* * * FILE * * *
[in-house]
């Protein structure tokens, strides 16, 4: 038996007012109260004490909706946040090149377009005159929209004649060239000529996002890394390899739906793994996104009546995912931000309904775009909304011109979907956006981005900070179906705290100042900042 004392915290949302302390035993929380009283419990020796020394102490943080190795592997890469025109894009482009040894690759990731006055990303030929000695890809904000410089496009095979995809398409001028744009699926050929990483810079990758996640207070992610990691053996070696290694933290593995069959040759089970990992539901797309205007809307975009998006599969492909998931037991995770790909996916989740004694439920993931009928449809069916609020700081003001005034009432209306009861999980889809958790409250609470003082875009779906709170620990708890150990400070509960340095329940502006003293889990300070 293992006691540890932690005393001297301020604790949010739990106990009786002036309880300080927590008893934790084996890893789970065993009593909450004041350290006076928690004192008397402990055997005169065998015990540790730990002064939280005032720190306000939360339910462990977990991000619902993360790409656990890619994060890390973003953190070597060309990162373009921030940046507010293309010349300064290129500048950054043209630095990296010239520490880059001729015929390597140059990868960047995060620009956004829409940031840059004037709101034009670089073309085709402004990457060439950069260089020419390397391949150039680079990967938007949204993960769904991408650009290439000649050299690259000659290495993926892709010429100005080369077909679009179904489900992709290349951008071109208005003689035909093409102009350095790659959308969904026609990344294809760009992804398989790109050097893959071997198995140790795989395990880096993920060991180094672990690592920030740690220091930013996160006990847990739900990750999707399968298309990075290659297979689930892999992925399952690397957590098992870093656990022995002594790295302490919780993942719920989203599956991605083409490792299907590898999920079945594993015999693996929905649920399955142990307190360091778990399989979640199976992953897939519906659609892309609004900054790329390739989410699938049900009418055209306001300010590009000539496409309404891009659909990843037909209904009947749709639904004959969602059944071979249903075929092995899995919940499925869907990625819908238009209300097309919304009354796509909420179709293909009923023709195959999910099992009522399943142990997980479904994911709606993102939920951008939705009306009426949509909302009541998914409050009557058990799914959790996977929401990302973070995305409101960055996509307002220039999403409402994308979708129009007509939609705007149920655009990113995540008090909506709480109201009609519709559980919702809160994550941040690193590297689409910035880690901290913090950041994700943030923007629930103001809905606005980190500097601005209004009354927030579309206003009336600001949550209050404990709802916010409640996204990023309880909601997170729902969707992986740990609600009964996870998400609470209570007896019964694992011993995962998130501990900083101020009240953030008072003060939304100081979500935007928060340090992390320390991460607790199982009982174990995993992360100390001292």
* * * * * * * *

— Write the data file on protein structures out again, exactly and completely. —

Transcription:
[in-house]
């Protein structure tokens, strides 16, 4: 038996007012109260004490909706946040090149377009005159929209004649060239000529996002890394390899739906793994996104009546995912931000309904775009909304011109979907956006981005900070179906705290100042900042 004392915290949302302390035993929380009283419990020796020394102490943080190795592997890469025109894009482009040894690759990731006055990303030929000695890809904000410089496009095979995809398409001028744009699926050929990483810079990758996640207070992610990691053996070696290694933290593995069959040759089970990992539901797309205007809307975009998006599969492909998931037991995770790909996916989740004694439920993931009928449809069916609020700081003001005034009432209306009861999980889809958790409250609470003082875009779906709170620990708890150990400070509960340095329940502006003293889990300070 293992006691540890932690005393001297301020604790949010739990106990009786002036309880300080927590008893934790084996890893789970065993009593909450004041350290006076928690004192008397402990055997005169065998015990540790730990002064939280005032720190306000939360339910462990977990991000619902993360790409656990890619994060890390973003953190070597060309990162373009921030940046507010293309010349300064290129500048950054043209630095990296010239520490880059001729015929390597140059990868960047995060620009956004829409940031840059004037709101034009670089073309085709402004990457060439950069260089020419390397391949150039680079990967938007949204993960769904991408650009290439000649050299690259000659290495993926892709010429100005080369077909679009179904489900992709290349951008071109208005003689035909093409102009350095790659959308969904026609990344294809760009992804398989790109050097893959071997198995140790795989395990880096993920060991180094672990690592920030740690220091930013996160006990847990739900990750999707399968298309990075290659297979689930892999992925399952690397957590098992870093656990022995002594790295302490919780993942719920989203599956991605083409490792299907590898999920079945594993015999693996929905649920399955142990307190360091778990399989979640199976992953897939519906659609892309609004900054790329390739989410699938049900009418055209306001300010590009000539496409309404891009659909990843037909209904009947749709639904004959969602059944071979249903075929092995899995919940499925869907990625819908238009209300097309919304009354796509909420179709293909009923023709195959999910099992009522399943142990997980479904994911709606993102939920951008939705009306009426949509909302009541998914409050009557058990799914959790996977929401990302973070995305409101960055996509307002220039999403409402994308979708129009007509939609705007149920655009990113995540008090909506709480109201009609519709559980919702809160994550941040690193590297689409910035880690901290913090950041994700943030923007629930103001809905606005980190500097601005209004009354927030579309206003009336600001949550209050404990709802916010409640996204990023309880909601997170729902969707992986740990609600009964996870998400609470209570007896019964694992011993995962998130501990900083101020009240953030008072003060939304100081979500935007928060340090992390320390991460607790199982009982174990995993992360100390001292």